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Drought Response

California's Fourth Year of Drought

On January 17, 2014, Governor Jerry Brown issued a Proclamation of a State of Emergency, directing state officials to assist farms and communities in coping with the drought and ongoing climate change.

 

 

On March 27, 2015, he followed that up by signing a $1 billion dollar emergency drought package: AB 91 and AB 92.  With all of the state's reservoirs currently at 60% or less than the historical average, theState Water Resources Control Board has expanded and extended emergency water conservation regulations

NASA Satellite Imagery Shows extent of California's Current Drought

 

 

NOAA's Climate Program Office has been monitoring California's drought since it began in 2011. Read the full report on the Causes and Predictability of the 2011 to 2014 California Drought, or click here for the summary.


What's happening in Butte County?

On July 22, 2015, Butte County signed a Proclamation of Local Emergency caused by Drought. Click here to see the press release.

In Butte County, water resources are administered by the Butte County Resource Conservation. This agency monitors groundwater levels and quality throughout the county.  Click here to read Butte County's Drought Preparedness Plan.  

Lake Oroville is the largest reservoir and sole source of hydropower from California's State Water Project and it sits right here in Butte County. Although we have this resource right in our backyard, our local communities are reliant upon groundwater.   Local districts have begun to implement their own standards. For instance, CalWater, the supplier for the greater Chico area, just implemented mandatory reduction requirements for users, and has released their water shortage contingency plan, Rule 14.1. To find out who supplies your drinking water, click here.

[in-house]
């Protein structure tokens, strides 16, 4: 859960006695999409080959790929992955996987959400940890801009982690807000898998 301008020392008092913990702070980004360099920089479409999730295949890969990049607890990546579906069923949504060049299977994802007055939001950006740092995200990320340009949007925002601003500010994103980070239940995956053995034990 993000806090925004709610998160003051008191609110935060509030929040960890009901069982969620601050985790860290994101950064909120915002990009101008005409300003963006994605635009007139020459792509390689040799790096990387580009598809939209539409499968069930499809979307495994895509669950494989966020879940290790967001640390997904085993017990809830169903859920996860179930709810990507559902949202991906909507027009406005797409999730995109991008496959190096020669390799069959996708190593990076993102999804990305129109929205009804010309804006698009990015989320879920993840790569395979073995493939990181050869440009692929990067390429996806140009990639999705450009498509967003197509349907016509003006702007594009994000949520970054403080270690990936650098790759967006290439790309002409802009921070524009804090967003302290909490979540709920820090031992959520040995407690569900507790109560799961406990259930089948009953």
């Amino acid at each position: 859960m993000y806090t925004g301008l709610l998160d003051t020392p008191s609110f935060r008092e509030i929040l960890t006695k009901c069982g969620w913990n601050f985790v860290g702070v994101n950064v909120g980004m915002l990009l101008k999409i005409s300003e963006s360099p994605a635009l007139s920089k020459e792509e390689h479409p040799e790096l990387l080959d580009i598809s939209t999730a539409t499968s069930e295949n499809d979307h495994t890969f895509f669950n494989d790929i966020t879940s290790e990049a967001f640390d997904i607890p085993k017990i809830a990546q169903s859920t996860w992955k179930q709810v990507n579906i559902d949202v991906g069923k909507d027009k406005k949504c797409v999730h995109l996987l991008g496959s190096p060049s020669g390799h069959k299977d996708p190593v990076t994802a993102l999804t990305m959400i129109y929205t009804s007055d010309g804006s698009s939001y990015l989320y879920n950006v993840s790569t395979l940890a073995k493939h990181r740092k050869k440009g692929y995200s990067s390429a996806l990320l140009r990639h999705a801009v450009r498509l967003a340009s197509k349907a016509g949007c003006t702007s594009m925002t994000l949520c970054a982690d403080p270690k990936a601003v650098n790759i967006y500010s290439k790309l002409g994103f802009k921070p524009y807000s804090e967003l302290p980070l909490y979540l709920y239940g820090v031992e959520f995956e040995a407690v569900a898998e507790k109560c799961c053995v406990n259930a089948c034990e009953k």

Yard Signs Available Now:  Doing our part for the California Drought

Yard sign graphicAre you proudly letting your lawn go brown?  Are your neighbors giving you a hard time?  We heard from people whose efforts to conserve water were misunderstood or criticized by neighbors.  Now you can let them all know you're proudly doing your part for the California drought! It's time for all Californians to transition to minimal water use.  With this sign you can help make this a growing movement.  Get your sign from BEC today. 

Suggested donation of $2.

 

 


What are other regions doing?

  • Residents supplied by Soquel Creek Water District are required to reduce their water use to 75 gallons per day or face heavy penalty rates.
  • In Santa Cruz if you use more than you allotment, you get sent to Water School.
  • The photo to the right shows Folsom Reservoirat full capactiy in 2011 versus its 2014 levels.  Over 200,000 people rely upon this reservoir, which dams the Yuba River. The reservoir will now be drained more slowly to help recover winter-run chinook salmon.

Resources:

CalWater in Chico: (530) 893-6300

CalWater in Oroville:  (530) 533-4034
South Feather Water and Power in Oroville: (530) 533-4578
Paradise Irrigation District:  (530) 877-4971


Drought is not just in California, it's across the west!

Click the map for the most current U.S. Drought Monitor map.